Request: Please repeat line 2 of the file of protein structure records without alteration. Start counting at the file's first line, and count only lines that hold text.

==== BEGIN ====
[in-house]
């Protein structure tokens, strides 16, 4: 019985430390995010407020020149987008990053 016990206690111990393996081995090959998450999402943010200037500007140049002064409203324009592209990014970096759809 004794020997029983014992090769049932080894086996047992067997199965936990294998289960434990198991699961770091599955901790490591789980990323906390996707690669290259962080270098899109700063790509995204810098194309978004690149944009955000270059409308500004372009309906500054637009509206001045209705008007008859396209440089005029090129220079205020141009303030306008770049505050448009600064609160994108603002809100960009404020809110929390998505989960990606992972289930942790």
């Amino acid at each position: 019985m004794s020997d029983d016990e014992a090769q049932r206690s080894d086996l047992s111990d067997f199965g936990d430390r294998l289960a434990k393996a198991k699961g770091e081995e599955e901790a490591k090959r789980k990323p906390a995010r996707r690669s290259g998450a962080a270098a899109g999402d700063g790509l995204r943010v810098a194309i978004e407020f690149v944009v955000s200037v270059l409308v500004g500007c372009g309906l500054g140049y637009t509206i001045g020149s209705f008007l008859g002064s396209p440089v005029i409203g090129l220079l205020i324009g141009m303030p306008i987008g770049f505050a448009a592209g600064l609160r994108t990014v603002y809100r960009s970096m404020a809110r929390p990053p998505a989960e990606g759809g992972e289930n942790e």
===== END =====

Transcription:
């Protein structure tokens, strides 16, 4: 019985430390995010407020020149987008990053 016990206690111990393996081995090959998450999402943010200037500007140049002064409203324009592209990014970096759809 004794020997029983014992090769049932080894086996047992067997199965936990294998289960434990198991699961770091599955901790490591789980990323906390996707690669290259962080270098899109700063790509995204810098194309978004690149944009955000270059409308500004372009309906500054637009509206001045209705008007008859396209440089005029090129220079205020141009303030306008770049505050448009600064609160994108603002809100960009404020809110929390998505989960990606992972289930942790």